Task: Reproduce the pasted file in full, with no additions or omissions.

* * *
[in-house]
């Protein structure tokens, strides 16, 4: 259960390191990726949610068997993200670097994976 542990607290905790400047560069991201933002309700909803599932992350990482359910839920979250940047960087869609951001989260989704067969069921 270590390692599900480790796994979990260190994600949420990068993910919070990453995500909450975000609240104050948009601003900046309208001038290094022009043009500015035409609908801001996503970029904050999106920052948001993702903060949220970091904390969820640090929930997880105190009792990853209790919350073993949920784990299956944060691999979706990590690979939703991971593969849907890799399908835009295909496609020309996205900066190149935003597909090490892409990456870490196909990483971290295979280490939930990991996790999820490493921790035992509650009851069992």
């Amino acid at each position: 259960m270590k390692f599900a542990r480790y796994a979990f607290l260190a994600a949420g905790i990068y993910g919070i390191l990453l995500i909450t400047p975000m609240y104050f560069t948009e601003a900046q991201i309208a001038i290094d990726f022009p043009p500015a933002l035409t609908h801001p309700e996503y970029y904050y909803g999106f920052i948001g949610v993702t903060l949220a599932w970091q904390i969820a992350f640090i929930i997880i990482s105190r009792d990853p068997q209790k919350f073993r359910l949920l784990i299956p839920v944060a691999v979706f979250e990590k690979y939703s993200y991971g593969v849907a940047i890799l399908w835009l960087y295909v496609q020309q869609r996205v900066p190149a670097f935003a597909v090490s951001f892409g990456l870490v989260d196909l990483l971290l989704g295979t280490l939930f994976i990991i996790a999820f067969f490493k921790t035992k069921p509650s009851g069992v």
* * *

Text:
[in-house]
């Protein structure tokens, strides 16, 4: 259960390191990726949610068997993200670097994976 542990607290905790400047560069991201933002309700909803599932992350990482359910839920979250940047960087869609951001989260989704067969069921 270590390692599900480790796994979990260190994600949420990068993910919070990453995500909450975000609240104050948009601003900046309208001038290094022009043009500015035409609908801001996503970029904050999106920052948001993702903060949220970091904390969820640090929930997880105190009792990853209790919350073993949920784990299956944060691999979706990590690979939703991971593969849907890799399908835009295909496609020309996205900066190149935003597909090490892409990456870490196909990483971290295979280490939930990991996790999820490493921790035992509650009851069992």
């Amino acid at each position: 259960m270590k390692f599900a542990r480790y796994a979990f607290l260190a994600a949420g905790i990068y993910g919070i390191l990453l995500i909450t400047p975000m609240y104050f560069t948009e601003a900046q991201i309208a001038i290094d990726f022009p043009p500015a933002l035409t609908h801001p309700e996503y970029y904050y909803g999106f920052i948001g949610v993702t903060l949220a599932w970091q904390i969820a992350f640090i929930i997880i990482s105190r009792d990853p068997q209790k919350f073993r359910l949920l784990i299956p839920v944060a691999v979706f979250e990590k690979y939703s993200y991971g593969v849907a940047i890799l399908w835009l960087y295909v496609q020309q869609r996205v900066p190149a670097f935003a597909v090490s951001f892409g990456l870490v989260d196909l990483l971290l989704g295979t280490l939930f994976i990991i996790a999820f067969f490493k921790t035992k069921p509650s009851g069992v």